Stanford University Press has published Dr. Thomas Apel's first book, Feverish Bodies, Enlightened Minds: Science and the Yellow Fever Controversy in the Early American Republic. Dr. Apel is a professor of history at Menlo College and received his PhD in history from Georgetown University in 2012. Sara Gronim, professor of American history at Long Island University writes of Feverish Bodies, Enlightened Minds: "While competing explanations for the yellow fever epidemics that swept the northeast are the primary subject, Apel persuasively shows how these understandings of disease were infused with theological and political assumptions. Lively and jargon-free, his book should find a wide readership among historians of medicine and of the Early Republic."
This month, University Professor John McNeill reflected on the pre-Zika history of mosquito-borne diseases in the Americas in TIME, and on the American peregrinations of the Aedes aegypti mosquito species in AHA Today.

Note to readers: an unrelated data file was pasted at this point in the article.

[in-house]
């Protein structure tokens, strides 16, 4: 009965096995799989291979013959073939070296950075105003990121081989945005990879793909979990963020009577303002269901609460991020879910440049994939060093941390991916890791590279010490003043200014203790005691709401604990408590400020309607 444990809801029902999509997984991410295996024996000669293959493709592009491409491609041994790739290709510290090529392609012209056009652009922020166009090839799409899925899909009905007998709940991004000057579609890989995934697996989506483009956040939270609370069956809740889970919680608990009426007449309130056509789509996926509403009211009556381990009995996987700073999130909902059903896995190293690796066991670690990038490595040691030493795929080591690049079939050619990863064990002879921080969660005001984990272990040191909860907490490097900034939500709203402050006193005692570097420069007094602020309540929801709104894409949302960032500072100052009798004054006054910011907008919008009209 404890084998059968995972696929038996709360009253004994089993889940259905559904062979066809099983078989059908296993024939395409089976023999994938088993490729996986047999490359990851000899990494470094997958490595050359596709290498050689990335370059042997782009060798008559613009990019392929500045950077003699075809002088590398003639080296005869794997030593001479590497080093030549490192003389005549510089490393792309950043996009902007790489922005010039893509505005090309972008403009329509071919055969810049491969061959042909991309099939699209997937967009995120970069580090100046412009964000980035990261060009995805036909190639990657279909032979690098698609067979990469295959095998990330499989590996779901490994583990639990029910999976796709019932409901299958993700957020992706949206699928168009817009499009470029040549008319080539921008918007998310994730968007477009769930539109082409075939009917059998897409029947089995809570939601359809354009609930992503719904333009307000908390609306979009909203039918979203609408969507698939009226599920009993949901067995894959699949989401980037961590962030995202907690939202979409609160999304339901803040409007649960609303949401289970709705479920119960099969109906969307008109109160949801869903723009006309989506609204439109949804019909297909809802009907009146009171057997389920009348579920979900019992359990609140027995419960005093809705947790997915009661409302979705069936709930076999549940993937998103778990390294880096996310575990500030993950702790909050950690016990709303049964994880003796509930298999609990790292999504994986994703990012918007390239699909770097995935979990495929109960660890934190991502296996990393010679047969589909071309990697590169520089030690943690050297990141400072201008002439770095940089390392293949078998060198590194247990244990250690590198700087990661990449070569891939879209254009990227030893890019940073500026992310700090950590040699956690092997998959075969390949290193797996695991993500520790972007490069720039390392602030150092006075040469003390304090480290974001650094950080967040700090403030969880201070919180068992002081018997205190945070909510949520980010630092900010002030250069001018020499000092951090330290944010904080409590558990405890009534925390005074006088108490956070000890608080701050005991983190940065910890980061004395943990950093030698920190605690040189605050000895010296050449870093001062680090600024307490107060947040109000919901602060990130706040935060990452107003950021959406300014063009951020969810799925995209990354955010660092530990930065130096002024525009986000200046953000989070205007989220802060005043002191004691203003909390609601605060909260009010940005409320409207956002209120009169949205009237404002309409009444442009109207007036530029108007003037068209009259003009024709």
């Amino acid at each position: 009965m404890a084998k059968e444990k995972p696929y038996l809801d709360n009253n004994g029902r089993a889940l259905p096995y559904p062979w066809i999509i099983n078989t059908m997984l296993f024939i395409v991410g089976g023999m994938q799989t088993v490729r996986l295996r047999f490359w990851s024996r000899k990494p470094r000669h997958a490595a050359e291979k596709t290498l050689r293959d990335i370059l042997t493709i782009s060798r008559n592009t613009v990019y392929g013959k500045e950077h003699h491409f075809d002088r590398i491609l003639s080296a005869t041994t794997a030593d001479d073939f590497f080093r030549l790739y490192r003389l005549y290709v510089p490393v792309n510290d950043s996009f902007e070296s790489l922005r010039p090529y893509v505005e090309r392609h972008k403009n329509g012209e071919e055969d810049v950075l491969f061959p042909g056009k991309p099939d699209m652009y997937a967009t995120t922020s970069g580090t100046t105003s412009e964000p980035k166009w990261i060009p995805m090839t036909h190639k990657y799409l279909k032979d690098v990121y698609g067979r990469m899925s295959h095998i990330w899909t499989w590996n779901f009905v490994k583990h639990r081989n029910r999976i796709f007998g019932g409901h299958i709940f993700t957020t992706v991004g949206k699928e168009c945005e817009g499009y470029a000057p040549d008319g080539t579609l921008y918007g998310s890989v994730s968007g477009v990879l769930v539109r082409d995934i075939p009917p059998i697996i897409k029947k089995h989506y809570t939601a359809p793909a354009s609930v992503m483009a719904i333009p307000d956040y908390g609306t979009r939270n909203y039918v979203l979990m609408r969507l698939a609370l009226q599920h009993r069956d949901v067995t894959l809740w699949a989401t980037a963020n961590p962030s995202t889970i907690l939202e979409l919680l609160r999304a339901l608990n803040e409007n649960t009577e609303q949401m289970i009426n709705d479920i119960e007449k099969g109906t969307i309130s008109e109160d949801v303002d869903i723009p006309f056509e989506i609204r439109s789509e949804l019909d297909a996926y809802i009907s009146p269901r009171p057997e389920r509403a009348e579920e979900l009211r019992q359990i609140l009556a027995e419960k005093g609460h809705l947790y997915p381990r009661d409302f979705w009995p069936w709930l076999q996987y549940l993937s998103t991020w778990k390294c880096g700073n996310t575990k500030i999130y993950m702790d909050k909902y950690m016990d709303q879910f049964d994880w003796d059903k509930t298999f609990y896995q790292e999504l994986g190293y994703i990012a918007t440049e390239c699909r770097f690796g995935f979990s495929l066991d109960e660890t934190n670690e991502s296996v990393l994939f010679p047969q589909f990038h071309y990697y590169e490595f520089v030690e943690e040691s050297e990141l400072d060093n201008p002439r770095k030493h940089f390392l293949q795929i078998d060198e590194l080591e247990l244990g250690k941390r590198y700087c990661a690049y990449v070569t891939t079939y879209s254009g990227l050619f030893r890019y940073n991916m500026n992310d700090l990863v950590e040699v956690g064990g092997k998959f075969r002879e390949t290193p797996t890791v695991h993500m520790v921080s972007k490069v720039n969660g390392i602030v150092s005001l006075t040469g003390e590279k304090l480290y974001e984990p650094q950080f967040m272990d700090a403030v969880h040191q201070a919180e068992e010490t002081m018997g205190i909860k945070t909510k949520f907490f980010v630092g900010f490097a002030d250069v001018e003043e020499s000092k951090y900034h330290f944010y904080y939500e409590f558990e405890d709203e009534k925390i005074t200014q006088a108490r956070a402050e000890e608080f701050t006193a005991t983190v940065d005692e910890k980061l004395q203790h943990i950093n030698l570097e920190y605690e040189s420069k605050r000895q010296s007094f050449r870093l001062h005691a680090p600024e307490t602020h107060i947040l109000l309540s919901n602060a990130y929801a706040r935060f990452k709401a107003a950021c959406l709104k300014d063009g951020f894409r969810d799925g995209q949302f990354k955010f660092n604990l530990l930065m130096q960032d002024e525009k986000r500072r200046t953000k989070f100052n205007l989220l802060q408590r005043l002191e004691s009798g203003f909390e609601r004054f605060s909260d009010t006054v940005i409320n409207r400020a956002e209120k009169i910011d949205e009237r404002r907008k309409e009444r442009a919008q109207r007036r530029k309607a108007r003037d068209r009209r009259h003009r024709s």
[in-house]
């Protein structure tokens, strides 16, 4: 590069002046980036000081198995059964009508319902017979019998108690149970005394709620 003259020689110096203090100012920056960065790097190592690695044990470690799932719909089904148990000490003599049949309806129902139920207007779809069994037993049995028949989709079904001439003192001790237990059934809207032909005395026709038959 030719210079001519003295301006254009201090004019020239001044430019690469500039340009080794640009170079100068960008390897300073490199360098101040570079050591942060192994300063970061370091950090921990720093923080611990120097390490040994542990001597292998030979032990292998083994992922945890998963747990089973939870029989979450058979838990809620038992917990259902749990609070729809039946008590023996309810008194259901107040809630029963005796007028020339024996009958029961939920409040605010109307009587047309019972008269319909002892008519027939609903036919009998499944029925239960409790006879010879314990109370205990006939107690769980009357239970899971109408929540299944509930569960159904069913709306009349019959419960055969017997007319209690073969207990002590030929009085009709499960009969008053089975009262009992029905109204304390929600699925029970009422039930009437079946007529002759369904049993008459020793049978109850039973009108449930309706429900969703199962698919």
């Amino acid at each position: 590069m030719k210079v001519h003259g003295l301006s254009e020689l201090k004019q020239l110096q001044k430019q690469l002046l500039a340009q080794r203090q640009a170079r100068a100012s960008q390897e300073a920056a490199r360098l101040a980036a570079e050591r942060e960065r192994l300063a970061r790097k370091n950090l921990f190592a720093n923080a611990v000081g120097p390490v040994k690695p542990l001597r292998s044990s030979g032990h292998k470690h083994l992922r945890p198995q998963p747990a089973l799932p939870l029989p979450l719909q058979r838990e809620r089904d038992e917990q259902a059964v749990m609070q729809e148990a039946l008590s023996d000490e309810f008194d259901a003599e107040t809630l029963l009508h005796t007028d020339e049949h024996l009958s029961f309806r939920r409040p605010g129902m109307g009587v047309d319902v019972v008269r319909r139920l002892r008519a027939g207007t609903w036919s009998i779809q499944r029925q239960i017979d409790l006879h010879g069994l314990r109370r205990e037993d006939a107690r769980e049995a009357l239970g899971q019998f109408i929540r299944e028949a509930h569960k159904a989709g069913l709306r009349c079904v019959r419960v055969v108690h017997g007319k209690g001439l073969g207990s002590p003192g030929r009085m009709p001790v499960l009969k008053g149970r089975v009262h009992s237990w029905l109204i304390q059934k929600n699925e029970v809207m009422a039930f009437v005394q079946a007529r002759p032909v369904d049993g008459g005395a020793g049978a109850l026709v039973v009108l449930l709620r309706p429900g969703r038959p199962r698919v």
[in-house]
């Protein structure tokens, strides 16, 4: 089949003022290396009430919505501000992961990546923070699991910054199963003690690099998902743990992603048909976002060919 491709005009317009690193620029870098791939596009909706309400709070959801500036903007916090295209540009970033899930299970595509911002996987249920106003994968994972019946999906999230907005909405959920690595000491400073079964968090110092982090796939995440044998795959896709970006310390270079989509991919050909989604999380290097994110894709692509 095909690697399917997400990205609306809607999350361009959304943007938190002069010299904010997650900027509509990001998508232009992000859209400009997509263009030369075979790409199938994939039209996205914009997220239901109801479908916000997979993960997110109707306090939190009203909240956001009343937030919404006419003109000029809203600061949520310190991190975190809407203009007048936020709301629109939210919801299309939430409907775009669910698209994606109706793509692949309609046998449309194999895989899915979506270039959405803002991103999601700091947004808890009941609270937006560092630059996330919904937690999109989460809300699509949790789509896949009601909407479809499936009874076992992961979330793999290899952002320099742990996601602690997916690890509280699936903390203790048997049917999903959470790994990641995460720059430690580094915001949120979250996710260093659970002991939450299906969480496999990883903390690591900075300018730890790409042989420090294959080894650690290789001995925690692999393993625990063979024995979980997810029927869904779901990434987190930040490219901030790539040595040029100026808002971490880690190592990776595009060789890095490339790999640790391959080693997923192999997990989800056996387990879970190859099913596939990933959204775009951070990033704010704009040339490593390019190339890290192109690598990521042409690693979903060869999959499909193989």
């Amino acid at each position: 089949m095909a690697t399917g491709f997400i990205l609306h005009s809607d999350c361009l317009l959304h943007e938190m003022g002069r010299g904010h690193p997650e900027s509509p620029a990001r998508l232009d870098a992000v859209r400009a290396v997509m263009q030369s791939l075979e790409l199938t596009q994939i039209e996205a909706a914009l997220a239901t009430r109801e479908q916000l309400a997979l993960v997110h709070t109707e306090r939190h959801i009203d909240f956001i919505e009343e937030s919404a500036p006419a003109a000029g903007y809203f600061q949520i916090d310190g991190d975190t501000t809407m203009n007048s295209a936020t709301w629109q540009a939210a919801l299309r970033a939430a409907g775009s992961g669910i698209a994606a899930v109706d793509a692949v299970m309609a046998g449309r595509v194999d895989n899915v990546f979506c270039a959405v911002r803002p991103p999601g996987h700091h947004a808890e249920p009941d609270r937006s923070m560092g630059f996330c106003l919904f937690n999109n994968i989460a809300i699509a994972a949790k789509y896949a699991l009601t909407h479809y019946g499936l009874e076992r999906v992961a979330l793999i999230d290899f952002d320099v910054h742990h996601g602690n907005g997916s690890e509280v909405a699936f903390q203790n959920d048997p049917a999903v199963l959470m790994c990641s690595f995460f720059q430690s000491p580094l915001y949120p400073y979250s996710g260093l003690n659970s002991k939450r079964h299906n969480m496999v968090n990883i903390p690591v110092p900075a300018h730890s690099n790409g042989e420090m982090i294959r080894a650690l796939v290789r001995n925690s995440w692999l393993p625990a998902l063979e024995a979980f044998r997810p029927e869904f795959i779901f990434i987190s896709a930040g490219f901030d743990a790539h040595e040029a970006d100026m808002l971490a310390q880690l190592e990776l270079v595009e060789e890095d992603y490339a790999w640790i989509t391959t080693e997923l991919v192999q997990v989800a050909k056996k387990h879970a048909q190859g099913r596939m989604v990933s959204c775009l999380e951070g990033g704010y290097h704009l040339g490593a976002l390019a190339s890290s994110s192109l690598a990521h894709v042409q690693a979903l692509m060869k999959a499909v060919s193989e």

The Ottoman History Podcast has published several excellent episodes relevant to environmental history scholars: interviews with Edna Bonhomme on bubonic plague in 18th-century Egypt, Yaron Ayalon on natural disasters in the Ottoman Empire, Alan Mikhail on the Laki eruptions' effects on Ottoman Egypt, and Valentina Pugliano on Venetian physicians who travelled through the early modern Middle East.
The early modern cooling period known as the Maunder Minimum appears to have been linked to a significant reduction in Caribbean hurricanes, according to dendrochronological research published in Proceedings of the National Academy of Sciences this month. Overlapping known shipwreck records with tree-ring data series from the Florida Keys, the authors have identified a 75 percent decrease on a decadal scale in Caribbean tropical cyclone activity during the late 17th and early 18th centuries.
In "The Unnatural Kingdom," Daniel Duane considers the technology behind the return of bighorn sheep, the Sierra Nevada red fox, and the grey wolf to California. "Undeniably in the service of good, this technological revolution in the human relationship to wildlife is also accelerating the ancient human project of bringing the physical world under our control."
Articles written by students and faculty in environmental history at Georgetown University.